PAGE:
The armies exchange arrows for a time, but then the orcs get close enough to the Deeping Wall to start raising ladders and climbing up them. The first of them will fall, sure, but eventually, enough ladders will go up and enough orcs will be on them that the Rohirrim won’t be able to hold them back. Plus, another set of huge orcs is battering at the gates with a tree trunk. Aragorn and Eomer slip out of the postern door and manage to push them back for a little while, and in the nick of time. The gates are badly damaged. But they can’t stay there forever, as the orcs are massing again. They turn to go back to the postern door when they are attacked. Eomer trips and is nearly killed by two orcs when they are beheaded by an axe. Gimli had followed Eomer and Aragorn out the door and was waiting in the shadows. Eomer isn’t sure if he’ll be able to repay Gimli, but they don’t have time to banter. They have to get back inside. There they find Legolas who wants to check in with Gimli. The two of them are having a contest to see who can kill more orcs. Gimli has two to his name, but Legolas’s count is twenty at least.
The storm clears. The battle continues. The men of Rohan are getting tired and have used all their arrows. No matter how many times they drive the orcs back, there are more where that came from, and eventually, a contingency of orcs slips through a culvert and attack the Rohirrim from within. As tired as they are, the Rohirrim push the Orcs back for a time. Gimli sees Legolas again and discovers that his count has drawn even with the Elf’s.
Finally, there is a break in the action. Aragorn and Theoden have a moment to rest. The battle continues, but the Hornburg, the great tower of Helm’s Deep, is still in Rohan’s hands, but it seems like dawn will never come and Aragorn asks, “How long will the day tarry?”
“‘Dawn is not far off,’ said Gamling, who had now climbed up beside him. ‘But dawn will not help us, I fear.'”
“‘Yet dawn is ever the hope of men,’ said Aragorn.
Good guy Aragorn always holds onto hope. It is the greatest defense against despair.
That great hope will be sorely tested because they are barely done with their conversation before something really crazy happens: the orcs blow up a section of the wall.
‘What?!’ you say, ‘It’s a story set in a Dark Ages setting! How can they blow things up?’. Well, incendiary devices have been around since just after we figured out how to make fire, and Saruman is the one in charge of this army. He has ‘a mind of metal and wheels’. He likes learning things, and lately, he’s been learning about devices that do horrible things like blow up walls. So now orcs are pouring into the fortress and Theoden and his men have to withdraw. Our group of friends has been split up, and no one knows where anyone else is or even if they’re alive. Hope is fading again, and Theoden feels that old despair creeping up on him: “… but now my heart is doubtful. The world changes, and all that once was strong now proves unsure. How shall any tower withstand such numbers and such reckless hate?” Such a question is one we have to ask ourselves now when world events seem so dark and dire. We can succumb to despair, or we can do what Theoden eventually decides to do, to ride out and fight it no matter how hopeless it seems.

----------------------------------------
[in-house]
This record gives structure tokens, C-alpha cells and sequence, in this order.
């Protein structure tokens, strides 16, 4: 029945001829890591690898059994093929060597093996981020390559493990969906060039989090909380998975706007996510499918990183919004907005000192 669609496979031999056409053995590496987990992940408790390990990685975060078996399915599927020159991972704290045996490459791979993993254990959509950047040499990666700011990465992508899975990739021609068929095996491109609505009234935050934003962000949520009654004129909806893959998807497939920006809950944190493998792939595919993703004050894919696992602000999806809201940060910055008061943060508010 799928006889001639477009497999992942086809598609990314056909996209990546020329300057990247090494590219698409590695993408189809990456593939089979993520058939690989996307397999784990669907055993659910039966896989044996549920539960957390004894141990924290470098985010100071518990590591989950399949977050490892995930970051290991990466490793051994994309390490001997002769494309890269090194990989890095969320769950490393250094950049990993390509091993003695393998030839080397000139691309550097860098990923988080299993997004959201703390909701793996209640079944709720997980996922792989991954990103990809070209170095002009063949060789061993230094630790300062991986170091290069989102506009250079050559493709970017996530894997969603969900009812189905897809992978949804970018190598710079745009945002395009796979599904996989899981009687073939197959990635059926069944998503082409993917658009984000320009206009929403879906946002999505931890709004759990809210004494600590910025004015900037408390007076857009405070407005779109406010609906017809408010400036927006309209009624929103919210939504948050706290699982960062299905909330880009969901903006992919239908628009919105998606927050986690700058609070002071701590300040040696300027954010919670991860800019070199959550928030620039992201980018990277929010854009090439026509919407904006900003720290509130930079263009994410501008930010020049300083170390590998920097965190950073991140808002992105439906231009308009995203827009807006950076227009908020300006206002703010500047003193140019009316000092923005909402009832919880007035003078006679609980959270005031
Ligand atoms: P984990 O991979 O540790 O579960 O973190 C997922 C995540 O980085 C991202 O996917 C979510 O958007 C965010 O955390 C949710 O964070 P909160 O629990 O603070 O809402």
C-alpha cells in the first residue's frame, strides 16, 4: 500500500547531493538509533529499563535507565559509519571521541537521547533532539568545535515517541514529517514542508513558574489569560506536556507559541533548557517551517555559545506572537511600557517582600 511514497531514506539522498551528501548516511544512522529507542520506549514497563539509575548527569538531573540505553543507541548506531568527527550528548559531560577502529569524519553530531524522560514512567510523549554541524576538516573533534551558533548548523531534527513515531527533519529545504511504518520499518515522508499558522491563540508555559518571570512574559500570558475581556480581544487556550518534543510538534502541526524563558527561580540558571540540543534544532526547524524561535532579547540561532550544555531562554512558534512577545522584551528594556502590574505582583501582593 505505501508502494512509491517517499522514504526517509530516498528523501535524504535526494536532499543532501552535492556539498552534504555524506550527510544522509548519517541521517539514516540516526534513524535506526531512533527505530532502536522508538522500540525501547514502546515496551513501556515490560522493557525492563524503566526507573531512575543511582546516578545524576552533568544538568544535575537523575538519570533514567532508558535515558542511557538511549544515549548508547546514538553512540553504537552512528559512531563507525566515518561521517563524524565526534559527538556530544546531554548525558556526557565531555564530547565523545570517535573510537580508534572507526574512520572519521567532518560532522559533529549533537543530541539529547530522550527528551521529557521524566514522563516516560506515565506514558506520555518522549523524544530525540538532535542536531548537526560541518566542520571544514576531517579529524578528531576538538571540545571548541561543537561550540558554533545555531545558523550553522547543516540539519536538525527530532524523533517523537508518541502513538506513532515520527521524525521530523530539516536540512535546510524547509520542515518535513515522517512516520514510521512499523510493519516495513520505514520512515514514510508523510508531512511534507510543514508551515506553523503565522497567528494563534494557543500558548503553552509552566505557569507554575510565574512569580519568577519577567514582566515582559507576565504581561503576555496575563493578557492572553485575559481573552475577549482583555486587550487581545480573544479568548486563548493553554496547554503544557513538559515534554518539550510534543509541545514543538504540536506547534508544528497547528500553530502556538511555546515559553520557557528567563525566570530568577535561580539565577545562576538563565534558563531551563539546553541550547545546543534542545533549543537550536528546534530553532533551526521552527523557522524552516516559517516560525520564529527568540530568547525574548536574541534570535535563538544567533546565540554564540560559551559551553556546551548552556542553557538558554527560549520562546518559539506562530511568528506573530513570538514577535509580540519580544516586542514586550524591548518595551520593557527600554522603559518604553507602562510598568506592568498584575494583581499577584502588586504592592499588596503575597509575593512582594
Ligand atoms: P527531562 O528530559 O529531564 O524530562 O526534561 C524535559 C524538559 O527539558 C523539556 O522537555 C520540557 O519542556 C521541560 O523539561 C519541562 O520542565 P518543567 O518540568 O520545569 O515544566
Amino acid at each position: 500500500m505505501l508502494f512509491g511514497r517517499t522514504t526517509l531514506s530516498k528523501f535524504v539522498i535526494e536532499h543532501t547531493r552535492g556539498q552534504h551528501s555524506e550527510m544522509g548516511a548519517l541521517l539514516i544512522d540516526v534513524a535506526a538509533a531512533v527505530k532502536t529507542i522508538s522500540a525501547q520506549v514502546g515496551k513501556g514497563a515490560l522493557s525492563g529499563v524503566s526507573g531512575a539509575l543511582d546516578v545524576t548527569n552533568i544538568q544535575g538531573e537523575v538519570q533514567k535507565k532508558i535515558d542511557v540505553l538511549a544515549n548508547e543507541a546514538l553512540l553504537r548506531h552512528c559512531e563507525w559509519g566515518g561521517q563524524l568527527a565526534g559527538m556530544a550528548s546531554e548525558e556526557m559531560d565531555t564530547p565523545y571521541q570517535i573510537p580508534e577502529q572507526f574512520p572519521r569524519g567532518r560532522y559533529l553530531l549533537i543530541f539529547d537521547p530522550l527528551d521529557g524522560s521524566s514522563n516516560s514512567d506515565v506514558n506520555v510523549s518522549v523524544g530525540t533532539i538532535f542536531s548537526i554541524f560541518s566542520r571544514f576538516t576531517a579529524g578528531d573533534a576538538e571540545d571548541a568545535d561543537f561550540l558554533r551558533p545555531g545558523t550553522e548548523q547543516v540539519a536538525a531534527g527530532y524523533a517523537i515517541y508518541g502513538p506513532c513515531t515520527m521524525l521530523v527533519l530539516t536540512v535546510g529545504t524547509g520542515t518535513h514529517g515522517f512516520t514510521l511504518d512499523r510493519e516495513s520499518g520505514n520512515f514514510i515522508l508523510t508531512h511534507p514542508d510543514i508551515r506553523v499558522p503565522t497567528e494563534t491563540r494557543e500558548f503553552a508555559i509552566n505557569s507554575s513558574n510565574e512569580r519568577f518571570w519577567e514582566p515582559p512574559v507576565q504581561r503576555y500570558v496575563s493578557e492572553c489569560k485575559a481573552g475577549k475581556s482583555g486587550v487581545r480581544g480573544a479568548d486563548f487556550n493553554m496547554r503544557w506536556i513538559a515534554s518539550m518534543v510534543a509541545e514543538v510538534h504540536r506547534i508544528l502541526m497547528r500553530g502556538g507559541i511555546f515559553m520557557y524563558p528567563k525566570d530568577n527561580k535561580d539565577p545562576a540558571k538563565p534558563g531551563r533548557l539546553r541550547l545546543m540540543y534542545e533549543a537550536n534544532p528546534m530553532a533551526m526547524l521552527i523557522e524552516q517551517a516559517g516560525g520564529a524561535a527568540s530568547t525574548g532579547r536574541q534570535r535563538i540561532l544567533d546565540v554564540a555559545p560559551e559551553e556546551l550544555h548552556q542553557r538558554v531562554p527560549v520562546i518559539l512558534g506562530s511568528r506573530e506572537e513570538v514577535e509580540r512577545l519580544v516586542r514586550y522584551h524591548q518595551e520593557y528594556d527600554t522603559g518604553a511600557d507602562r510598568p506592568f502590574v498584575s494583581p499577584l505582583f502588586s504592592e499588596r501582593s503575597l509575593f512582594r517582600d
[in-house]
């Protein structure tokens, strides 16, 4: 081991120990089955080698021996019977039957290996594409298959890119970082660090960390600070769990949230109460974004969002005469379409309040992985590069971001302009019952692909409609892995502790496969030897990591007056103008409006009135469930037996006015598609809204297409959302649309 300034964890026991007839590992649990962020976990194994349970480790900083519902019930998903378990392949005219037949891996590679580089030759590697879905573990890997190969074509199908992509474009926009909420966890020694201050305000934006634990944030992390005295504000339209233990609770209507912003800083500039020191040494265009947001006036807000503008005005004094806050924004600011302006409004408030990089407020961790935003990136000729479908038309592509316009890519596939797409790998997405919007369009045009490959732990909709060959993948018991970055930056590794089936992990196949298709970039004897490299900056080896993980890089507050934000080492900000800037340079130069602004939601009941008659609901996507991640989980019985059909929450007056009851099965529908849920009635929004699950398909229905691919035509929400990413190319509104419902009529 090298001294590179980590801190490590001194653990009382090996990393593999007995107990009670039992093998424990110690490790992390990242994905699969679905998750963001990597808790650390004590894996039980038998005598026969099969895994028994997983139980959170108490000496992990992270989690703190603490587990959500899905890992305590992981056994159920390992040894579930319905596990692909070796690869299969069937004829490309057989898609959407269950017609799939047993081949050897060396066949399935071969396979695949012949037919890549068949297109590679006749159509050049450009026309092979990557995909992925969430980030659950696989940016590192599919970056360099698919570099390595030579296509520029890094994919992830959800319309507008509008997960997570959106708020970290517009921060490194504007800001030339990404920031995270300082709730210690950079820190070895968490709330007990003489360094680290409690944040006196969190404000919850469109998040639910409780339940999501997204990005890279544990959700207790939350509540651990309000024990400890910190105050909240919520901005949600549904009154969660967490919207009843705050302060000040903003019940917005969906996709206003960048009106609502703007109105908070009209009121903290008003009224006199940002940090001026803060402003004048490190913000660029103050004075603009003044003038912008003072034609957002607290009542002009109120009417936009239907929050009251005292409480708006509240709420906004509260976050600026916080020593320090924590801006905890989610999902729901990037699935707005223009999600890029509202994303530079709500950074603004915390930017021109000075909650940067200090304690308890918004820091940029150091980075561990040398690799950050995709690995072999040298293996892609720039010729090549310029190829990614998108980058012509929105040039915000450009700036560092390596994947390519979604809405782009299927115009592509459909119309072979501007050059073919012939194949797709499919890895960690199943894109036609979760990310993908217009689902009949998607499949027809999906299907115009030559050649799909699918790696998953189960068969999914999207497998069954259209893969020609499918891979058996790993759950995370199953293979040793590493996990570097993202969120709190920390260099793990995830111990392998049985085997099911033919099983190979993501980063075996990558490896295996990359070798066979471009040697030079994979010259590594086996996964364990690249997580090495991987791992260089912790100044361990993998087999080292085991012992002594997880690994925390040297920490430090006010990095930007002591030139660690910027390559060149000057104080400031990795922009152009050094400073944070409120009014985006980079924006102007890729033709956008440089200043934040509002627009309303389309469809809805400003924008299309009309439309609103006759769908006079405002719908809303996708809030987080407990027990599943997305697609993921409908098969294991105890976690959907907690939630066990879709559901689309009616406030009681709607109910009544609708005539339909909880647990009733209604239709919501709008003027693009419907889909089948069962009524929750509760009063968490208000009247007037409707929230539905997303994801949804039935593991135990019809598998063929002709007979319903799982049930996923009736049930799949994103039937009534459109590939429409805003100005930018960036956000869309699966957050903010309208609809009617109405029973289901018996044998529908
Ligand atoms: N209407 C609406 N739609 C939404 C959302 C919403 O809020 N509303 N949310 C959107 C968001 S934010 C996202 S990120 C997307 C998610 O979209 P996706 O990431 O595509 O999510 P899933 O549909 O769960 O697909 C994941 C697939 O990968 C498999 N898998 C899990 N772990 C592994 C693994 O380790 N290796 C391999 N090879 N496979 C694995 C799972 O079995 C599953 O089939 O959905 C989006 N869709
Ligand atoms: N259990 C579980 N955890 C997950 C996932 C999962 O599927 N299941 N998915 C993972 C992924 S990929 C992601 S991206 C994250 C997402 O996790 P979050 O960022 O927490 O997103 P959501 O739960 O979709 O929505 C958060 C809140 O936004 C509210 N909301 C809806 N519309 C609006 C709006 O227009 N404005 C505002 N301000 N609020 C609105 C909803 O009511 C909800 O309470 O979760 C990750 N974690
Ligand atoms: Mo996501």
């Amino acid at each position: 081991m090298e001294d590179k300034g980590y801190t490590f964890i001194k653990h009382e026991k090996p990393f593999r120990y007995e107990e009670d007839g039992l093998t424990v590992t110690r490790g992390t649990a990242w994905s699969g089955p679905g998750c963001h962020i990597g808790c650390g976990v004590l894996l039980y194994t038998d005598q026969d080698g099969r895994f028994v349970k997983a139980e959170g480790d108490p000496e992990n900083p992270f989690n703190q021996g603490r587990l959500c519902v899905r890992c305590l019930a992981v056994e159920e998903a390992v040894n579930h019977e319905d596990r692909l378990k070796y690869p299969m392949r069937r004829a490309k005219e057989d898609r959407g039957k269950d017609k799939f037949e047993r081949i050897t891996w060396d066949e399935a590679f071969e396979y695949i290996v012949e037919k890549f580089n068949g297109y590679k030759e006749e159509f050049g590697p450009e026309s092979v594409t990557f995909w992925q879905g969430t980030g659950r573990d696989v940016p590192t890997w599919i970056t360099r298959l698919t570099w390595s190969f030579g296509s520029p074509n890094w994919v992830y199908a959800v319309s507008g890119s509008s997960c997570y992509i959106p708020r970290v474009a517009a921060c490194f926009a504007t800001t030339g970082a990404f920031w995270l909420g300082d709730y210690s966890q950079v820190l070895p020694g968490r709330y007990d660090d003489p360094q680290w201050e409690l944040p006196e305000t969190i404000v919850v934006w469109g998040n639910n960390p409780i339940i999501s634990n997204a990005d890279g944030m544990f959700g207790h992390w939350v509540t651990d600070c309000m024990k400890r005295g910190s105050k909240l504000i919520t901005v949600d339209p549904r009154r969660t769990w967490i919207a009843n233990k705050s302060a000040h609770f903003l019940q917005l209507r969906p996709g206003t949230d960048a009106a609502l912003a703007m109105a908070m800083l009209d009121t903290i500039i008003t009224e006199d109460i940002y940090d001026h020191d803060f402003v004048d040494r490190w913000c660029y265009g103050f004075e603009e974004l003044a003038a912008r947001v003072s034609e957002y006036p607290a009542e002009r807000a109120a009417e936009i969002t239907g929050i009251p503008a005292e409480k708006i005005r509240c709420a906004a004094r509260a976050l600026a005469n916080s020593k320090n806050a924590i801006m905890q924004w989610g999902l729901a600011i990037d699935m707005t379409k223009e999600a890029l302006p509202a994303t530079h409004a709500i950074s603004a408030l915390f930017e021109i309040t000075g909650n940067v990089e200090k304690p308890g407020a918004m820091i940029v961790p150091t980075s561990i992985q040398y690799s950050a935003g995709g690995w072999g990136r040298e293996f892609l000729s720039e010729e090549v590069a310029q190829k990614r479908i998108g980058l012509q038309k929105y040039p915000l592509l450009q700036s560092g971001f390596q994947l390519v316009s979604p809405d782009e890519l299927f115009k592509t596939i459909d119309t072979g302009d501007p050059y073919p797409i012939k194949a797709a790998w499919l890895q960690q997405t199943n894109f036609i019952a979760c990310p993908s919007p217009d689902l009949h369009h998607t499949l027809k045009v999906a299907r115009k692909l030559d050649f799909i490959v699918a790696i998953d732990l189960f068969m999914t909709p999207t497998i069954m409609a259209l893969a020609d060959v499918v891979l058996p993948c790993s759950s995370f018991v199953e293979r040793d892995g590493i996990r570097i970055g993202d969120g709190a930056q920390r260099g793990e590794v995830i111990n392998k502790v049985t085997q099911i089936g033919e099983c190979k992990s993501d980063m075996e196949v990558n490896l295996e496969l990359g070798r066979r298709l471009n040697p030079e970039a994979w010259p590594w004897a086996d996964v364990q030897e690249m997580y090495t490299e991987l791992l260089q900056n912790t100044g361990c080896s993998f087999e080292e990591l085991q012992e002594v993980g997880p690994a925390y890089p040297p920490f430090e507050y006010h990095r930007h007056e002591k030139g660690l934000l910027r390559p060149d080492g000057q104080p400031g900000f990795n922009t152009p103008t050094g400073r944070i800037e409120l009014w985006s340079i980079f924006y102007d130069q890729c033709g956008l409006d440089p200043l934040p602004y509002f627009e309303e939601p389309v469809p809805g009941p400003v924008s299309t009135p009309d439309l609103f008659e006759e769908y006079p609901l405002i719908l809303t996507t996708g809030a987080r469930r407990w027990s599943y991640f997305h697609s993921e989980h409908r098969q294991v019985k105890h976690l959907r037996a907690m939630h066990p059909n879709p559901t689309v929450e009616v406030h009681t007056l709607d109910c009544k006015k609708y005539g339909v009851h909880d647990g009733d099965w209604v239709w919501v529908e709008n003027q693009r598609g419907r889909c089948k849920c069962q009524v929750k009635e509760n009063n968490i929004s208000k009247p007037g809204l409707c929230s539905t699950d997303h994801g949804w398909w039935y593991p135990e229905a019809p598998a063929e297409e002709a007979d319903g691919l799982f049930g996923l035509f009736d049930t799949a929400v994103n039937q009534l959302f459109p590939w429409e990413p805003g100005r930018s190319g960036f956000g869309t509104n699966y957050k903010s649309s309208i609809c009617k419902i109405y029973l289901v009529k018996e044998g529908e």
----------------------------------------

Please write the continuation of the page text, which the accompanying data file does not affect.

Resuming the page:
The Riders prepare their charge while Aragorn goes up to the wall and issues a warning to the orcs below: “No enemy has yet taken the Hornburg. Depart, or not one of you will be spared. Not one will be left alive to take back tidings to the NOrth. You do not know your peril.” The orcs laugh at him at first, but Aragorn is unafraid and they start to worry. And they’re right to, for suddenly the barricade the Riders had built earlier collapses and Theoden leads the charge.
Even a small army’s worth of charging horses is a terrifying thing for anyone to face, and with the dawn breaking, the orcs are losing their advantage. Their formation breaks as the Riders sweep over them those who do not flee are killed on the spot.
But Theoden’s force is small compared to the vast army of orcs that survived the night. How are they to win this battle?
The answer comes from two directions. A dark and frightening forest has appeared overnight, and the orcs who flee into it are never heard from again. There’s some sort of magic there, but no one knows what it means. Meanwhile, a rider clad in white appears at the top of the hill, shining in the new sunlight. Behind him, a thousand men let by the great captain of Rohan, Erkenbrand, rally to King Theoden’s aid.
Beyond all hope, the orc army is destroyed. Saruman has been defeated.
Next Week: We find out where all those trees came from, get caught up with all the gossip out of Isengard, and some friends get together for a picnic in ‘The Road to Isengard’ and ‘Flotsam and Jetsam’.